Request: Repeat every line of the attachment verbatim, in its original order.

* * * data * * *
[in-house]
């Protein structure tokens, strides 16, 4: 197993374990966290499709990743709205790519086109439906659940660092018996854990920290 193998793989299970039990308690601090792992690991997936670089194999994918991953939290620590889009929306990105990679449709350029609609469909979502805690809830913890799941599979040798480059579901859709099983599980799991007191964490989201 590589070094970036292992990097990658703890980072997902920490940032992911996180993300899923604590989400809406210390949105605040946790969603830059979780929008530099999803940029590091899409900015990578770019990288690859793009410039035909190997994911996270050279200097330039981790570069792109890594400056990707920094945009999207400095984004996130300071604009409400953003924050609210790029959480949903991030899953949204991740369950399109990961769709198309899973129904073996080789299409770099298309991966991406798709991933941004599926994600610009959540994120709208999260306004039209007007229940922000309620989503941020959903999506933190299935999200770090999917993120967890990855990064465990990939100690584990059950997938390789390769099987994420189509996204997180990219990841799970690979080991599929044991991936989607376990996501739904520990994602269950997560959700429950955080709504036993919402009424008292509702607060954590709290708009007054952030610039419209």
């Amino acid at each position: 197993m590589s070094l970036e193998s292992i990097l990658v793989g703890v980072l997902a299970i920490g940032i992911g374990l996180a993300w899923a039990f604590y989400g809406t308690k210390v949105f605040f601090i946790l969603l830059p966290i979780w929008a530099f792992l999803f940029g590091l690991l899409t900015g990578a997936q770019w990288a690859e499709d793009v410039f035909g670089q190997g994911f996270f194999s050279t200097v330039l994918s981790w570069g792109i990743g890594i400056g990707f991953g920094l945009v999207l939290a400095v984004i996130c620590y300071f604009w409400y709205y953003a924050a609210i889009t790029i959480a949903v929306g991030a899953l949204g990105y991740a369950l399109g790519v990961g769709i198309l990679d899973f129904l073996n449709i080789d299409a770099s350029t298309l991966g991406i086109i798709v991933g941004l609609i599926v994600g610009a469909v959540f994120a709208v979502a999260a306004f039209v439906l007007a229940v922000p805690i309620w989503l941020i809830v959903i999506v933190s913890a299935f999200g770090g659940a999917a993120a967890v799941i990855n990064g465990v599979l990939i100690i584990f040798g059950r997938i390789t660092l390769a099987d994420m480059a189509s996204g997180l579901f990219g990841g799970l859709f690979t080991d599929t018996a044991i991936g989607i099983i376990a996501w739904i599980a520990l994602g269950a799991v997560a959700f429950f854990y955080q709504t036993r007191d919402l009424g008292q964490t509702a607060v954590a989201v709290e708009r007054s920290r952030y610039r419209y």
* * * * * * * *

[in-house]
């Protein structure tokens, strides 16, 4: 197993374990966290499709990743709205790519086109439906659940660092018996854990920290 193998793989299970039990308690601090792992690991997936670089194999994918991953939290620590889009929306990105990679449709350029609609469909979502805690809830913890799941599979040798480059579901859709099983599980799991007191964490989201 590589070094970036292992990097990658703890980072997902920490940032992911996180993300899923604590989400809406210390949105605040946790969603830059979780929008530099999803940029590091899409900015990578770019990288690859793009410039035909190997994911996270050279200097330039981790570069792109890594400056990707920094945009999207400095984004996130300071604009409400953003924050609210790029959480949903991030899953949204991740369950399109990961769709198309899973129904073996080789299409770099298309991966991406798709991933941004599926994600610009959540994120709208999260306004039209007007229940922000309620989503941020959903999506933190299935999200770090999917993120967890990855990064465990990939100690584990059950997938390789390769099987994420189509996204997180990219990841799970690979080991599929044991991936989607376990996501739904520990994602269950997560959700429950955080709504036993919402009424008292509702607060954590709290708009007054952030610039419209």
């Amino acid at each position: 197993m590589s070094l970036e193998s292992i990097l990658v793989g703890v980072l997902a299970i920490g940032i992911g374990l996180a993300w899923a039990f604590y989400g809406t308690k210390v949105f605040f601090i946790l969603l830059p966290i979780w929008a530099f792992l999803f940029g590091l690991l899409t900015g990578a997936q770019w990288a690859e499709d793009v410039f035909g670089q190997g994911f996270f194999s050279t200097v330039l994918s981790w570069g792109i990743g890594i400056g990707f991953g920094l945009v999207l939290a400095v984004i996130c620590y300071f604009w409400y709205y953003a924050a609210i889009t790029i959480a949903v929306g991030a899953l949204g990105y991740a369950l399109g790519v990961g769709i198309l990679d899973f129904l073996n449709i080789d299409a770099s350029t298309l991966g991406i086109i798709v991933g941004l609609i599926v994600g610009a469909v959540f994120a709208v979502a999260a306004f039209v439906l007007a229940v922000p805690i309620w989503l941020i809830v959903i999506v933190s913890a299935f999200g770090g659940a999917a993120a967890v799941i990855n990064g465990v599979l990939i100690i584990f040798g059950r997938i390789t660092l390769a099987d994420m480059a189509s996204g997180l579901f990219g990841g799970l859709f690979t080991d599929t018996a044991i991936g989607i099983i376990a996501w739904i599980a520990l994602g269950a799991v997560a959700f429950f854990y955080q709504t036993r007191d919402l009424g008292q964490t509702a607060v954590a989201v709290e708009r007054s920290r952030y610039r419209y």